The feminization of journalism reached a new low this week with the New York Times’ front-page story on a sexual relationship between two teenagers with Asperger’s Syndrome. The article began:
The first night they slept entwined on his futon, Jack Robison, 19, who had since childhood thought of himself as “not like the other humans,” regarded Kirsten Lindsmith with undisguised tenderness.
. . .
So far they had only cuddled; Jack, who had dropped out of high school but was acing organic chemistry in continuing education classes, had hopes for something more. Yet when she smiled at him the next morning, her lips seeking his, he turned away.
“I don’t really like kissing,” he said.
Kirsten, 18, a college freshman, drew back. If he knew she was disappointed, he showed no sign.
From the beginning, their physical relationship was governed by the peculiar ways their respective brains processed sensory messages. Like many people with autism, each had uncomfortable sensitivities to types of touch or texture, and they came in different combinations.
Jack recoiled when Kirsten tried to give him a back massage, pushing deeply with her palms.
“Pet me,” he said, showing her, his fingers grazing her skin. But Kirsten, who had always hated the feeling of light touch, shrank from his caress.
“Only deep pressure,” she showed him, hugging herself.
He tried to kiss her, but it was hard for her to enjoy it, so obvious was his aversion. To him, kissing felt like what it was, he told her: mashing your face against someone else’s. Neither did he like the sweaty feeling of hand-holding, a sensation that seemed to dominate all others whenever they tried it.
They found ways to negotiate sex, none of them perfect. They kept trying.
Inexplicably, the Times fails to give us Jack and Kirsten’s favorite coital positions, or the details of their foreplay; such matters await in another article, no doubt.
There may be a place for an exhaustive account of the most quotidian aspects of Aspergians’ lives in order to — I can hear the pitch now — “illustrate their challenges and triumphs in achieving personal intimacy.” That place, however, would once have been the Women’s pages. Now, every page of the Times is a Women’s page. Any hierarchy between public and private has been obliterated; what was once considered the “masculine” realms of politics, war, and diplomacy, worthy of front-page treatment, now possesses the same claim on the reader’s attention as the most treacly or gratuitously explicit details of people’s private lives. Such lifestyle and domestic matters show empathy. And simply by not belonging to the formerly male-centric world of public life, they possess inherent value. Likewise, in many college history departments, courses in political history have been crowded out by a focus on previously “silenced” identity groups, usually female and non-white, rather than on individual (mostly male) leaders and thinkers.
The “Aspergians have sex” story is not even a case of the “personal being political”; it has no political import. The couple is not oppressed by racist, classist, sexist, or heterosexist social structures; they merely respond to some emotional and social cues differently than the norm. Undoubtedly Harmon’s piece will be eagerly devoured by other Aspies; who doesn’t like to read about himself or his social group? (The proliferation of websites on every aspect of Aspies’ lives attests to such interest.) But just because a story appeals to the natural inclination towards self-involvement does not mean that it carries public, civic significance.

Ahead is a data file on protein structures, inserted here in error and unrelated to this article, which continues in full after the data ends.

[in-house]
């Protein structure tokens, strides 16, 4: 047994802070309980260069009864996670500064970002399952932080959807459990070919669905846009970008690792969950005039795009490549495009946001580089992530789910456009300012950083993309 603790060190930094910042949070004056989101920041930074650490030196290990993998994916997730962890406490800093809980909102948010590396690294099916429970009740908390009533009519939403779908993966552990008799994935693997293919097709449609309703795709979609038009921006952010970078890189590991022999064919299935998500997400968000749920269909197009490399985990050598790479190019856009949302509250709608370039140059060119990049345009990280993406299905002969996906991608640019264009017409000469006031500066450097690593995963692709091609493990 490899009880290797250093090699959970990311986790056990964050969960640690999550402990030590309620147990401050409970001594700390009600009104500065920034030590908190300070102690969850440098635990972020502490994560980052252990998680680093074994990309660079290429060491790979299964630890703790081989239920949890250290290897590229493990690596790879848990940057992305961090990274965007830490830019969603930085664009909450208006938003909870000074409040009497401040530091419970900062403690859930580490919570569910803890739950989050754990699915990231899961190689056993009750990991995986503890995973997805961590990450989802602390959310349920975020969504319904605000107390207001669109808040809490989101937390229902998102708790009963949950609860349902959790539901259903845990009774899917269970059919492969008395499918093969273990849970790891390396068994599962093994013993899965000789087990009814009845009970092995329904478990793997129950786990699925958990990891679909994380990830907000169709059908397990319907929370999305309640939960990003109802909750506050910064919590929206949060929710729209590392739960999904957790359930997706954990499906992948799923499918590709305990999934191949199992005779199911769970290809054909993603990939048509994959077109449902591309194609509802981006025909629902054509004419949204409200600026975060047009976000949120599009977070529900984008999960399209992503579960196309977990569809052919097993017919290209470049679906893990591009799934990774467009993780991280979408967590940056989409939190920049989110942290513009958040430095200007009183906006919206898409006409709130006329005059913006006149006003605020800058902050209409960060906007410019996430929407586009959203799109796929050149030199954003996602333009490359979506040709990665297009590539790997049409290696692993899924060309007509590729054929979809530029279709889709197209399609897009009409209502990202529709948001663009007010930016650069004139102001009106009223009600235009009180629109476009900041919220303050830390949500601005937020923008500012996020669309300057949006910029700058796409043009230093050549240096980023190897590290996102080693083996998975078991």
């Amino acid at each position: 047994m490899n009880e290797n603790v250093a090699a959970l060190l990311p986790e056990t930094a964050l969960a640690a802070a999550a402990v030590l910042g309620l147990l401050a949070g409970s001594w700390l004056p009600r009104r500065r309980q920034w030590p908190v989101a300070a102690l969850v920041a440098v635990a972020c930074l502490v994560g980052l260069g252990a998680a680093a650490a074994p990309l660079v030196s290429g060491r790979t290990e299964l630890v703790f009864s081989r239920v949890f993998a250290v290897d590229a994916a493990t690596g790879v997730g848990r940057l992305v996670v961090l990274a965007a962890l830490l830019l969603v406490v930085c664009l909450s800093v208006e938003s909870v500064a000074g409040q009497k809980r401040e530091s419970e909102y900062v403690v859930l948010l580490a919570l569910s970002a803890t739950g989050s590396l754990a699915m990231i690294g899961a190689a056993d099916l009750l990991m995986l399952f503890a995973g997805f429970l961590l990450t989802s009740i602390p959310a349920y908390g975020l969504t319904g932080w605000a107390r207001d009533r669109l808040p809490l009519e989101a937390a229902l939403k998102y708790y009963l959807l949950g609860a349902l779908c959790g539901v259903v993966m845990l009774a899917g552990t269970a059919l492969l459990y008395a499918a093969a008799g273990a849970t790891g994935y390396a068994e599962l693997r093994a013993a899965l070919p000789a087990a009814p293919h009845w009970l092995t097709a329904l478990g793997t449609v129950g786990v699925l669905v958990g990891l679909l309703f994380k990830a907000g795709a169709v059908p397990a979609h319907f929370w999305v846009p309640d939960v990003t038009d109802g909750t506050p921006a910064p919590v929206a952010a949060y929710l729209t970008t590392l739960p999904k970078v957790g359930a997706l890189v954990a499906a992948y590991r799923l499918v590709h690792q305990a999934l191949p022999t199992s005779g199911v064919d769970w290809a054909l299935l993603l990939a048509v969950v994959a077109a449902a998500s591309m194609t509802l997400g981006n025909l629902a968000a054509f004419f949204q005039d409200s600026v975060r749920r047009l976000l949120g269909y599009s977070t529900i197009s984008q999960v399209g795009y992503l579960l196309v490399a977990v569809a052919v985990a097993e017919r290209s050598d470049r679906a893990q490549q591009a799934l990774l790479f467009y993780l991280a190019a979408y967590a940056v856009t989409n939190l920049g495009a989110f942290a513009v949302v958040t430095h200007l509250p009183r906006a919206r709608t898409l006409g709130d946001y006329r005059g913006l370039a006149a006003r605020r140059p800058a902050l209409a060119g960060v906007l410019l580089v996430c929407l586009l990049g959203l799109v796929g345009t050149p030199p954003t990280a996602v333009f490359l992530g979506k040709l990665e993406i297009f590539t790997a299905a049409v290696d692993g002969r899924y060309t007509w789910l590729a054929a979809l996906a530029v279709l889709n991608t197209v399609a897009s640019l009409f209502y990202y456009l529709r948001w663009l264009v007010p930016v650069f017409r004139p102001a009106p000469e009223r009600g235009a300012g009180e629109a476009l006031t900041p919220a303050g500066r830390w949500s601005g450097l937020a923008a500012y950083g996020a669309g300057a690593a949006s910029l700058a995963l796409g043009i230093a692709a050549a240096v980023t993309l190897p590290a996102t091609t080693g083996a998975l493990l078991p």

In an earlier age, an editor might have asked Harmon how she pinned down such details as Jack’s “fingers grazing [Kirsten’s] skin,” or Kirsten “pushing deeply with her palms” to illustrate how she wanted Jack to touch her. Did the couple show Harmon these gestures? Either these two Asperger’s syndroids miraculously manage to overcome their difficulty with intimate communication (to a reporter no less!), or Harmon simply let her imagination run wild — until now, a trait valued in creative writing workshops, but not in reporters.
Indeed, Harmon’s story concludes with a particularly “literary” touch — in media res, simply dumping the same inconclusive, mundane details in the reader’s lap that she has been shoveling there for thousands of words already. Drum roll: The couple has finally gotten a cat, despite Jack’s initial resistance!
Jack bent down and scooped up the kitten, holding her up to the mirror above the sink. Kirsten stroked its black fur in his arms, their hands touching briefly across its back, and in the reflection.
“Are you looking at yourself in the mirror?” Jack asked the kitten. “Are you smart enough to recognize yourself?”
They stood for a moment together, awaiting the reaction.
Like, they’re both kind of like the kitten, and like, kind of seeing their own wary selves in the mirror!
It’s not news that exhibitionism, voyeurism, and narcissism have become signal traits of our culture. Still, the Times has truly outdone itself with this eruption of self-centered, salacious trivia. It is impossible to imagine Adolph Ochs or the generations of Timesmen who came after him deeming such a story worthy of the paper, much less its front page. When Jill Abramson took over the executive editorship this past June, she proclaimed her debt to her fellow “sisters.” The Times’ “sisterhood” is just getting started.